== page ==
OA C

**Quote:**

To find the distance from the origin, we simply take the square root of the sum of the squared x- and y-coordinates, i.e. SQRT(x^+y^2).

(1) INSUFFICIENT: This simply tells us that the proportions between the x- and y-coordinates of both points are the same. E.g. take a = 5, b = 10, c = 6 and d = 12. The proportions are the same but the coordinate points are not the same distance from the origin. Conversely, if a = 5, b = 10, c = -5 and d = -10, then the proportions are equal and the coordinate points are the same distance from the origin.

(2) INSUFFICIENT: By simplifying the expression, we get |a| + |b| = |c| + |d|. This is not enough to tell if the points are equidistant. E.g. take a = 11, b = 1, c = 6 and d = 6. The expression |a| + |b| = |c| + |d| is true but the coordinate points are not the same distance from the origin. Conversely, if a = -6, b = 6, c = 6 and d = 6, then the given expression is true and the coordinate points are the same distance from the origin.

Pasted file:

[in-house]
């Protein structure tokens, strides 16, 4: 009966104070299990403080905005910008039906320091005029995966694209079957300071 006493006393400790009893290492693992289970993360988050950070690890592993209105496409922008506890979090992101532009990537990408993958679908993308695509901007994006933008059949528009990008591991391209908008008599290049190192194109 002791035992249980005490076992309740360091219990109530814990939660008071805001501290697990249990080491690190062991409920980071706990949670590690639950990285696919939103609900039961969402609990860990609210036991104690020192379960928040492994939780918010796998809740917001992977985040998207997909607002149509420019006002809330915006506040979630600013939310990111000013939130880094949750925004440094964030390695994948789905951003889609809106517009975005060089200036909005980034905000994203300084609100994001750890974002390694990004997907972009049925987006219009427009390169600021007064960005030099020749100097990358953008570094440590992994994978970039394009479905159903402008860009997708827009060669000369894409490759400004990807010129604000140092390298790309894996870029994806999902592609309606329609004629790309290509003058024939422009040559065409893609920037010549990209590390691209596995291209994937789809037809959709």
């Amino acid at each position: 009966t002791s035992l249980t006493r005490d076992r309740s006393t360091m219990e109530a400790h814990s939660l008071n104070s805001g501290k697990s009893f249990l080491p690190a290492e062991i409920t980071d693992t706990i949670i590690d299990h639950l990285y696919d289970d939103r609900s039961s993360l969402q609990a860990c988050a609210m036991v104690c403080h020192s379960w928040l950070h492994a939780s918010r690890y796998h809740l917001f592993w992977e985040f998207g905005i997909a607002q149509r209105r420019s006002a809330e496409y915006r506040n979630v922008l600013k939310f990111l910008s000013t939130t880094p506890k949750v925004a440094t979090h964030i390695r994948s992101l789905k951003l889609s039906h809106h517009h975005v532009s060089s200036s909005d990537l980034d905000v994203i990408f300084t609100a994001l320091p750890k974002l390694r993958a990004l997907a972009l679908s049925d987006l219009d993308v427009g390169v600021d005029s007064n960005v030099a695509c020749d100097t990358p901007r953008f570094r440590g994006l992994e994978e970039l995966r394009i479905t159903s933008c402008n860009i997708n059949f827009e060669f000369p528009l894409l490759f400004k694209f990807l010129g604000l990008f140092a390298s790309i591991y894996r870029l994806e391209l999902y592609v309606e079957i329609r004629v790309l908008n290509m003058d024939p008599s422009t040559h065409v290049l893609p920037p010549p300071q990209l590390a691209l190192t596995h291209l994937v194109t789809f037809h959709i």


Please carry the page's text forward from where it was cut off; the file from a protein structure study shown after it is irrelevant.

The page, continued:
(1) AND (2) SUFFICIENT: Together the statements are sufficient. Why? If we know the proportion of a to b is the same as c to d and that |a| + |b| = |c| + |d|, then it must be the case that |a| = |c| and |b| = |d|. Plugging this into our distance formula, we get:

SQRT(a^+b^2) = SQRT(c^+d^2) ; Plug in |a| = |c| and |b| = |d| to get:

SQRT(a^+b^2) = SQRT(a^+b^2)

This is enough to show that the two points are equidistant.

The correct answer is C.